Delicious, easy, filling and impressive – this is what a well-to-do 1920s Italian middle-class family would have thought of this dish, I presume. It is a timbale, not dissimilar from a British savoury pudding: the “crust” is made with mashed potatoes, seasoned with butter and Parmigiano; the filling is finanziera, a traditional, now rare, ragout of veal offal and chicken giblets, often enriched with ceps or even truffles. Continue reading
This is the sort of slow braised beef dish I grew up with – the occasional Sunday lunch fare, eaten with mounds of buttery polenta.
I prefer to cook a brasato in the oven, at low temperature, at least one day before I want to eat it. Pre-salting the meat is crucial, ideally 24 hours before cooking it.
In the Italian fashion, I use a solid piece of meat that I ask my butcher to tie with string into a solid shape, rather than cubes – this way there is less risk of overcooking the meat and the size allows for a prolonged period in the oven. The alchemy of time and gentle heating delivers rich, deep flavours. Continue reading
This is a good summer dish from Puglia, a vegetable and rice bake, rich with oil and pecorino cheese, at least in my book. Tiella comes from the Latin tegella, which basically meant “oven tray”. Continue reading
This is an old treat from Lombardy, now, alas, almost extinct.
Originally, “pan de mej” were crinkly yellow flat biscuits made with millet flour (“mej” in the Lombardy dialect and “miglio” in Italian) and flavoured with chopped dry elderflowers; over the course of the centuries the millet has been replaced by polenta flour, but chopped elderflowers have remained a key ingredient. These biscuits were traditionally eaten on the day of San Giorgio, the 23rd of April, dunked in single cream: in Lombardy, San Giorgio was hailed as the patron saint of milkmen and, in long gone days, the 23rd of April was when milk supply contracts were renewed. I can vouch for the excellence of the combination of warm pan de mej and cold single cream. In my version, I follow Anna del Conte’s lead and bake a cake instead of biscuits and I use fresh elderflowers. This is a dry cake, exquisitely perfumed, whose restrained elegance and goodness should be revived. Continue reading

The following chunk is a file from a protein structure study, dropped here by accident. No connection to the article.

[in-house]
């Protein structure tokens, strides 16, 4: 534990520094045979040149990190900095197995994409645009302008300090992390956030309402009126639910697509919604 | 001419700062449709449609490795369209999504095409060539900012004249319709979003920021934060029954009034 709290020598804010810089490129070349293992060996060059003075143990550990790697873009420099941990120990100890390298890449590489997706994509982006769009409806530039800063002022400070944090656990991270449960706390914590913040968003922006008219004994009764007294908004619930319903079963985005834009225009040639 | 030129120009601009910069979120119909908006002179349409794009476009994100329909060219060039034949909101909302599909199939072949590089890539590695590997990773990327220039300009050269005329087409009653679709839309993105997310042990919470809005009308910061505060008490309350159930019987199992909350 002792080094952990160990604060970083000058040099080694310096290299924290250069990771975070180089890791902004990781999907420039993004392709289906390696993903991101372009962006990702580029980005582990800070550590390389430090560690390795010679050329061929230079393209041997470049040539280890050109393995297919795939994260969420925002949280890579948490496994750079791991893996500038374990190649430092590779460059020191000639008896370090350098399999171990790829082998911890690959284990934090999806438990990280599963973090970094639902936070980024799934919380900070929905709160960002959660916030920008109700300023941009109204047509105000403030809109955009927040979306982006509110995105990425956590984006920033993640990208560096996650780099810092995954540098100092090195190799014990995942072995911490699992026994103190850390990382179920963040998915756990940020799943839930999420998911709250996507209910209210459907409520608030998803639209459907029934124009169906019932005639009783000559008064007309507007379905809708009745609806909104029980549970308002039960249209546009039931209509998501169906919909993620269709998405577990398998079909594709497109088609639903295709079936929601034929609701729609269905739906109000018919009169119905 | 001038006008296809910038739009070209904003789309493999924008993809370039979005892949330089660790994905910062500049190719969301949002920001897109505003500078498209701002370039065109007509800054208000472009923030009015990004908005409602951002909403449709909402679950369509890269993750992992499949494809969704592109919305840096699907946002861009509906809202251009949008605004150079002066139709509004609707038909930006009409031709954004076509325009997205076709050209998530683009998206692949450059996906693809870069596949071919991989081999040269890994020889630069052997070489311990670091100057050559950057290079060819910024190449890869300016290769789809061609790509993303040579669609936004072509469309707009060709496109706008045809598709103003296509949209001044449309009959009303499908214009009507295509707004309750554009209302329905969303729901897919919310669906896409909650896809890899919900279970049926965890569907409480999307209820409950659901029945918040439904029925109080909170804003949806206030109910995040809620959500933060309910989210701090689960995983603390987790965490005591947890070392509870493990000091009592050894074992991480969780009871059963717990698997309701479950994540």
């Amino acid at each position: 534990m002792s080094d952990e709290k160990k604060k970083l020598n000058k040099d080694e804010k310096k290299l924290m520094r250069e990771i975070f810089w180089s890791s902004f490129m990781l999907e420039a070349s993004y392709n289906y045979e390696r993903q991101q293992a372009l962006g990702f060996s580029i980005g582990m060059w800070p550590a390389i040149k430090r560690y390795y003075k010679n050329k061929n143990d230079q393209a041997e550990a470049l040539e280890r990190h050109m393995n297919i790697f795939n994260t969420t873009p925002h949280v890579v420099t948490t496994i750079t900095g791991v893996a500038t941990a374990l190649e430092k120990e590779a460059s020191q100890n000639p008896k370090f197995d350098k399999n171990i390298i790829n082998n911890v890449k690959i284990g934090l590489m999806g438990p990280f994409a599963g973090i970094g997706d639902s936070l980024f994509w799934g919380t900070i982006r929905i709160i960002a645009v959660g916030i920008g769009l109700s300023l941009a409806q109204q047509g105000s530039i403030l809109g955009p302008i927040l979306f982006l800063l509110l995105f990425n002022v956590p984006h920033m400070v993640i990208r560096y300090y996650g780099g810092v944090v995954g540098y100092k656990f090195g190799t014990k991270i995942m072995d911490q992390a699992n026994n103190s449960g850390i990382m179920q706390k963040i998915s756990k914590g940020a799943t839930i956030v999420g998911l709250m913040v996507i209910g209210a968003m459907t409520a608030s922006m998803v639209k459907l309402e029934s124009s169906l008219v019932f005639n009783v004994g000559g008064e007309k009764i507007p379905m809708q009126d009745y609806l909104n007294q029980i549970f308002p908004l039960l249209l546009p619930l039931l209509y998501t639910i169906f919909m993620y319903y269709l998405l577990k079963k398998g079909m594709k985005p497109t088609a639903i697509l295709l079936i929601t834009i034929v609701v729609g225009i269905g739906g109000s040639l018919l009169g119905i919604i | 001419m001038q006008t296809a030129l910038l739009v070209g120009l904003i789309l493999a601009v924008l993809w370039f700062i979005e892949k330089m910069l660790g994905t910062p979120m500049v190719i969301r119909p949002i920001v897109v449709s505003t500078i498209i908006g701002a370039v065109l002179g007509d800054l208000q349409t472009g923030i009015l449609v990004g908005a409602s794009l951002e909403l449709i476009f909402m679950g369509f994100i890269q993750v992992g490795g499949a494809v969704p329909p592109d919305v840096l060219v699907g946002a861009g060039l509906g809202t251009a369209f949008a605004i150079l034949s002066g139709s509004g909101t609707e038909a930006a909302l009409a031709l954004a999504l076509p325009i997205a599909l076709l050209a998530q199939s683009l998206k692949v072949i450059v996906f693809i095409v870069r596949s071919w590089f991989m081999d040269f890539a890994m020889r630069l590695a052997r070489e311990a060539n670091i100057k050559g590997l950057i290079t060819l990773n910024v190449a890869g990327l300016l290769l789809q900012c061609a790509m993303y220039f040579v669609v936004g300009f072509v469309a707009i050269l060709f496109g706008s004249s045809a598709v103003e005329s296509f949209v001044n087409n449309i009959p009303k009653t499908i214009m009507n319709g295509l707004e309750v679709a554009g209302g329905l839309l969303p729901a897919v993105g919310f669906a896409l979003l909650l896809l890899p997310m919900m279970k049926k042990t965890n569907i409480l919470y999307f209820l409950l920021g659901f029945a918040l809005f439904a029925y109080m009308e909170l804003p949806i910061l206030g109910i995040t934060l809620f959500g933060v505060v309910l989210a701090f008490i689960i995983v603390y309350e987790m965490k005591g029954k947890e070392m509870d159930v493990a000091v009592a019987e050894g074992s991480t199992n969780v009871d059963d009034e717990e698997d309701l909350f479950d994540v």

Pizzelle, fried small (ish) pizzas, are iconic and beloved Neapolitan street food whose strong hold on Italian popular culture has been assured for ever by being the protagonists of a legendary sketch in the movie L’oro di Napoli (The gold of Naples, 195 ) where a young and voluptuous Sophia Loren plays a flirtatious pizzaiola, a pizza maker, whose pizzelle as well as her prosperous bosom are legendary in the neighbourhood. As she fries the pizzelle she shouts: “…Scialate…scialate…Mangiate oggi e pagate fra otto giorni…” (Enjoy…enjoy…eat now and pay in 8 days’ time…”).
They are also firmly rooted in local home cooking though. As a kid, I used to spend a couple of weeks every summer in Salerno, not far from Naples and I clearly remember pizzelle being prepared by relatives: what a feast, for a little Milanese kid, whose mother was a reluctant cook and who would never embark in any deep frying. My aunt’s pizzelle were simply dressed with a a little tomato sauce and a sprinkle of parmesan: stuck one on top of the other, they would be kept warm in the oven, ready to be devoured with gusto after an exhausting morning at the beach -they are amongst my strongest food memories. Continue reading